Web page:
Based in the Nottingham and East Midlands area, we use actual dealer-level diagnostics for fast and accurate fault-finding on your Renault, Renaultsport, Dacia and Nissan vehicles.
Vehicle breakdowns are rare events these days and, generally speaking, modern cars are super-reliable. However, when a fault does occur, manufacturers are often heavily invested in making sure that you are not able to fix it yourself. Most people know they're going to need reliable diagnostics to find the problem and, ultimately, resolve it.
Here at Diamond Motors we only work on Renault, Renaultsport, Dacia and Nissan vehicles. We use dealer-level diagnostic systems, technical services, process documentation and wiring schematics that are specific to your vehicle. This knowledge base and information allows us to make far more informed and accurate decisions, saving you money.
These multiplexed networks of machines, controllers and computers in our cars are supposed to make life easier for all involved - but that's not always the case. To make it even trickier, manufacturers like to keep customers on their toes by changing how things are done. Of course, no two manufacturers do things in exactly the same way either.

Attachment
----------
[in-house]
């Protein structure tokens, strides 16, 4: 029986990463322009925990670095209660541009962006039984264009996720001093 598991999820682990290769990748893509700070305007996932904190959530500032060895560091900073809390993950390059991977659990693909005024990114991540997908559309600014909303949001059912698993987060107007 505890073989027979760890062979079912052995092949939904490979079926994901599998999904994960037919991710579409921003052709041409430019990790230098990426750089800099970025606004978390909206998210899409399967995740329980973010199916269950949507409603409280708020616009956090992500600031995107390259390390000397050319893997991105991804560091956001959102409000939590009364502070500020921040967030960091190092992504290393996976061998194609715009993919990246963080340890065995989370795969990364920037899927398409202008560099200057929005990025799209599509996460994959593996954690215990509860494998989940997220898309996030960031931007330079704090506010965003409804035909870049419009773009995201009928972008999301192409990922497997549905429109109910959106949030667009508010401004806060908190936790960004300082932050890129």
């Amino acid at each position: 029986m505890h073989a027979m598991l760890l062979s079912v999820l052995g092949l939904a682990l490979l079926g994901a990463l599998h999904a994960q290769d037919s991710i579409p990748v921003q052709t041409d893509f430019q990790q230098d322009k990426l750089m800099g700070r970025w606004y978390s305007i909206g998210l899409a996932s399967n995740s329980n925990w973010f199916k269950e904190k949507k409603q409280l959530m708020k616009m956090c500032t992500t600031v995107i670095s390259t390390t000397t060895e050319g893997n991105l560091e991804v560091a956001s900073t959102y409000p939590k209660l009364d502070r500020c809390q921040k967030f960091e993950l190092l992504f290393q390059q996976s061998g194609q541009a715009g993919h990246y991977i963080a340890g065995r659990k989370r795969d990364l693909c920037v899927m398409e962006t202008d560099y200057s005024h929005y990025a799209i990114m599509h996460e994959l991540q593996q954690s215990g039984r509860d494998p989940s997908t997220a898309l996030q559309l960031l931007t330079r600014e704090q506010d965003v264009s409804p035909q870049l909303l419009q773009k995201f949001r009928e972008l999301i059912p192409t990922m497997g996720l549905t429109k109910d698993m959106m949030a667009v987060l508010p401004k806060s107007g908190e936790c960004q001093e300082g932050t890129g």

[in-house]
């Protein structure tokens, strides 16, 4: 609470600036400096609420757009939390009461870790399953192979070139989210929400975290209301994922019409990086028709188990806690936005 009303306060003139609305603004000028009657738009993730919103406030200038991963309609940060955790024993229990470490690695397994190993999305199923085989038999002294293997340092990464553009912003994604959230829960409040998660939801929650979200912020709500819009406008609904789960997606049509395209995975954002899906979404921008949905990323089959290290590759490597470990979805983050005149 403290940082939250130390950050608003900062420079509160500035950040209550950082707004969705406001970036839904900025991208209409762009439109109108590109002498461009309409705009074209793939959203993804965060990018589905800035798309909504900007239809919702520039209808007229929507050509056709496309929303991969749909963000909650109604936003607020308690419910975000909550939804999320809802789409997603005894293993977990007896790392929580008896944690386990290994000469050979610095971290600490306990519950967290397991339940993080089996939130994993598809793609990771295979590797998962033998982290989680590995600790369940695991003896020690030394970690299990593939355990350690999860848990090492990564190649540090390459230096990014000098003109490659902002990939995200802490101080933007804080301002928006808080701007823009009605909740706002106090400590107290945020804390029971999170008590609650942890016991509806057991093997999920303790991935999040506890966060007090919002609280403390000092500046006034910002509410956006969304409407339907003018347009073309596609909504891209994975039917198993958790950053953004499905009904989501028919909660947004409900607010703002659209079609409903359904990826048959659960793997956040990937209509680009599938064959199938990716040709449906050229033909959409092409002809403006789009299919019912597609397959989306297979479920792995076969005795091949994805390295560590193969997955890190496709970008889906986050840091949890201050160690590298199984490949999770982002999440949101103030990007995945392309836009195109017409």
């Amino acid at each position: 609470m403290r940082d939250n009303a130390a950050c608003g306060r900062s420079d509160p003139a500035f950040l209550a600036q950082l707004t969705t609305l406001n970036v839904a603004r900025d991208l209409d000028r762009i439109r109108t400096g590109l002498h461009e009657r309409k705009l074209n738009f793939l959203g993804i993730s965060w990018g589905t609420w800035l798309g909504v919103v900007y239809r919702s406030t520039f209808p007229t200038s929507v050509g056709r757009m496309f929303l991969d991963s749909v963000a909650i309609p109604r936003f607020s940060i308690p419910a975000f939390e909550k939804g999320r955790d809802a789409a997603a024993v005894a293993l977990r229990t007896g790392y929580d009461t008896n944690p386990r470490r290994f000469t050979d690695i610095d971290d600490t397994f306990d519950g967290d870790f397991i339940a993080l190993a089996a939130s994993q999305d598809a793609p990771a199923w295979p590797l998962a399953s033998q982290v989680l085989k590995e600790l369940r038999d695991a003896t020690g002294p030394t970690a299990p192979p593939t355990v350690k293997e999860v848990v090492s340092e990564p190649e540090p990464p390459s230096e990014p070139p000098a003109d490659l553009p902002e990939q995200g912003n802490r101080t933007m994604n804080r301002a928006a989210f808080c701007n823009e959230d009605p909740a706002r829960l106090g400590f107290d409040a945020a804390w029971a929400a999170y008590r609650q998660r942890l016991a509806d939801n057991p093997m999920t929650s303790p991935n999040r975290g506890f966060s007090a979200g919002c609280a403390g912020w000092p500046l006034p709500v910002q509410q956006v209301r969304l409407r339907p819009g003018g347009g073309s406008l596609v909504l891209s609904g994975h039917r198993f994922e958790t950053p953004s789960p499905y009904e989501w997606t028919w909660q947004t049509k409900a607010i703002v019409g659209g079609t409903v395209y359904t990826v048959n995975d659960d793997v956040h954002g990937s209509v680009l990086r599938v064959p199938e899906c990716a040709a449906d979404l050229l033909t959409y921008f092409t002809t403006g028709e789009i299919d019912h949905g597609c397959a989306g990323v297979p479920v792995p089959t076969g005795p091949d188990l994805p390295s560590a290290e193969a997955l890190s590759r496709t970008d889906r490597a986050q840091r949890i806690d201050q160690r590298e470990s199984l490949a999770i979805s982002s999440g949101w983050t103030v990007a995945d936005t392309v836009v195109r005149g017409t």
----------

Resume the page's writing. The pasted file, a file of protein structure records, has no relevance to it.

This makes buying equipment (that can reliably communicate with your vehicle) an expensive process that can cost thousands to buy and run each year. There is no such thing as a single piece of equipment that works well on all vehicles. Most aftermarket professional equipment will have strengths in some areas yet lack essential features elsewhere. As vehicles increase in complexity and cost it is imperative that you get the most reliable information and advice available to help identify the area of concern.
Our diagnostic reporting service will check and report all faults across all vehicle systems. If you are in need of a fault-finding session (up to one hour) then you can book in for a diagnostic session with us, too. Please use the form below to book your diagnostic report or diagnostic session.
Fault codes can be a great asset, helping to identify an area specific to a problem. But here's the real question... are generic fault codes specific enough to tell you exactly where the fault lay?
The honest answer is simple - no, they are not.
If a component is declaring a fault then the issue could still be in one of three areas - the component itself, the wiring between the controller / component, or another related issue from elsewhere that is affecting the output of whatever the component is controlling or measuring.